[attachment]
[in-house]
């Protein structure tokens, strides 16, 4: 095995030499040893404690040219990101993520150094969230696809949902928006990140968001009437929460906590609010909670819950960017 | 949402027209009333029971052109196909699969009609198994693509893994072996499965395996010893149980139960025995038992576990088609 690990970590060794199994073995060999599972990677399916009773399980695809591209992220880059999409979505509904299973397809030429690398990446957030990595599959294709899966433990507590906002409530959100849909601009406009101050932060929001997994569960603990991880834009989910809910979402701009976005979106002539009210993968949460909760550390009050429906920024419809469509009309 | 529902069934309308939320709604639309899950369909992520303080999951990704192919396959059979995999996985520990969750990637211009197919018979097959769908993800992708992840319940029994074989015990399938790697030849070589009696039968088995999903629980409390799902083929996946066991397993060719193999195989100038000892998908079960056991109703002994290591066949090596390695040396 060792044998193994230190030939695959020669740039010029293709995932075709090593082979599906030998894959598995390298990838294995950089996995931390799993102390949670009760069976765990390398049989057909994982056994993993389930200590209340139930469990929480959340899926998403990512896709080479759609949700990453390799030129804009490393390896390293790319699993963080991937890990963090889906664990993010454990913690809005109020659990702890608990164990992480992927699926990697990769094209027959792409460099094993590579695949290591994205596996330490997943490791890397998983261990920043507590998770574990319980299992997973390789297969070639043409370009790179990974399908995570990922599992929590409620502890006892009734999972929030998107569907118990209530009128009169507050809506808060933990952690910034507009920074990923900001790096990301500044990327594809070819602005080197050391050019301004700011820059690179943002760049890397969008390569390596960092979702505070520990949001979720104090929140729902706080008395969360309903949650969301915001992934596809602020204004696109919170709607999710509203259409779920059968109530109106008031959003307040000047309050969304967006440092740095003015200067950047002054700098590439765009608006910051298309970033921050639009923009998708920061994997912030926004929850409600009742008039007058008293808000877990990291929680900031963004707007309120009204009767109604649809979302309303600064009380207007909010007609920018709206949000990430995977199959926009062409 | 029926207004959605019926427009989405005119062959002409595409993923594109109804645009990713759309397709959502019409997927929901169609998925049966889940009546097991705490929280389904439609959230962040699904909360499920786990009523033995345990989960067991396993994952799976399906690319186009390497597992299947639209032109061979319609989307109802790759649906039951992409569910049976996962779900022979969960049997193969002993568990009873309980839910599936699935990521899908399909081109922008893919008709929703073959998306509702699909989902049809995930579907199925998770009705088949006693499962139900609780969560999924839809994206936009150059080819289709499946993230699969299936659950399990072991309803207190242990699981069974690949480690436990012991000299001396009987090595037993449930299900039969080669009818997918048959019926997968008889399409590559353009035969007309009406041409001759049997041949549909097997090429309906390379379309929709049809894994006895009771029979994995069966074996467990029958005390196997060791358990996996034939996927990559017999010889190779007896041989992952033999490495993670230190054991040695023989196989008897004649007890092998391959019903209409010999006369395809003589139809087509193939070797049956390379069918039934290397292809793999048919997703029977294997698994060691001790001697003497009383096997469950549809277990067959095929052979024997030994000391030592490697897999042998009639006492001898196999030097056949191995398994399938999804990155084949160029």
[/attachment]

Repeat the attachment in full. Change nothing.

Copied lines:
[in-house]
């Protein structure tokens, strides 16, 4: 095995030499040893404690040219990101993520150094969230696809949902928006990140968001009437929460906590609010909670819950960017 | 949402027209009333029971052109196909699969009609198994693509893994072996499965395996010893149980139960025995038992576990088609 690990970590060794199994073995060999599972990677399916009773399980695809591209992220880059999409979505509904299973397809030429690398990446957030990595599959294709899966433990507590906002409530959100849909601009406009101050932060929001997994569960603990991880834009989910809910979402701009976005979106002539009210993968949460909760550390009050429906920024419809469509009309 | 529902069934309308939320709604639309899950369909992520303080999951990704192919396959059979995999996985520990969750990637211009197919018979097959769908993800992708992840319940029994074989015990399938790697030849070589009696039968088995999903629980409390799902083929996946066991397993060719193999195989100038000892998908079960056991109703002994290591066949090596390695040396 060792044998193994230190030939695959020669740039010029293709995932075709090593082979599906030998894959598995390298990838294995950089996995931390799993102390949670009760069976765990390398049989057909994982056994993993389930200590209340139930469990929480959340899926998403990512896709080479759609949700990453390799030129804009490393390896390293790319699993963080991937890990963090889906664990993010454990913690809005109020659990702890608990164990992480992927699926990697990769094209027959792409460099094993590579695949290591994205596996330490997943490791890397998983261990920043507590998770574990319980299992997973390789297969070639043409370009790179990974399908995570990922599992929590409620502890006892009734999972929030998107569907118990209530009128009169507050809506808060933990952690910034507009920074990923900001790096990301500044990327594809070819602005080197050391050019301004700011820059690179943002760049890397969008390569390596960092979702505070520990949001979720104090929140729902706080008395969360309903949650969301915001992934596809602020204004696109919170709607999710509203259409779920059968109530109106008031959003307040000047309050969304967006440092740095003015200067950047002054700098590439765009608006910051298309970033921050639009923009998708920061994997912030926004929850409600009742008039007058008293808000877990990291929680900031963004707007309120009204009767109604649809979302309303600064009380207007909010007609920018709206949000990430995977199959926009062409 | 029926207004959605019926427009989405005119062959002409595409993923594109109804645009990713759309397709959502019409997927929901169609998925049966889940009546097991705490929280389904439609959230962040699904909360499920786990009523033995345990989960067991396993994952799976399906690319186009390497597992299947639209032109061979319609989307109802790759649906039951992409569910049976996962779900022979969960049997193969002993568990009873309980839910599936699935990521899908399909081109922008893919008709929703073959998306509702699909989902049809995930579907199925998770009705088949006693499962139900609780969560999924839809994206936009150059080819289709499946993230699969299936659950399990072991309803207190242990699981069974690949480690436990012991000299001396009987090595037993449930299900039969080669009818997918048959019926997968008889399409590559353009035969007309009406041409001759049997041949549909097997090429309906390379379309929709049809894994006895009771029979994995069966074996467990029958005390196997060791358990996996034939996927990559017999010889190779007896041989992952033999490495993670230190054991040695023989196989008897004649007890092998391959019903209409010999006369395809003589139809087509193939070797049956390379069918039934290397292809793999048919997703029977294997698994060691001790001697003497009383096997469950549809277990067959095929052979024997030994000391030592490697897999042998009639006492001898196999030097056949191995398994399938999804990155084949160029």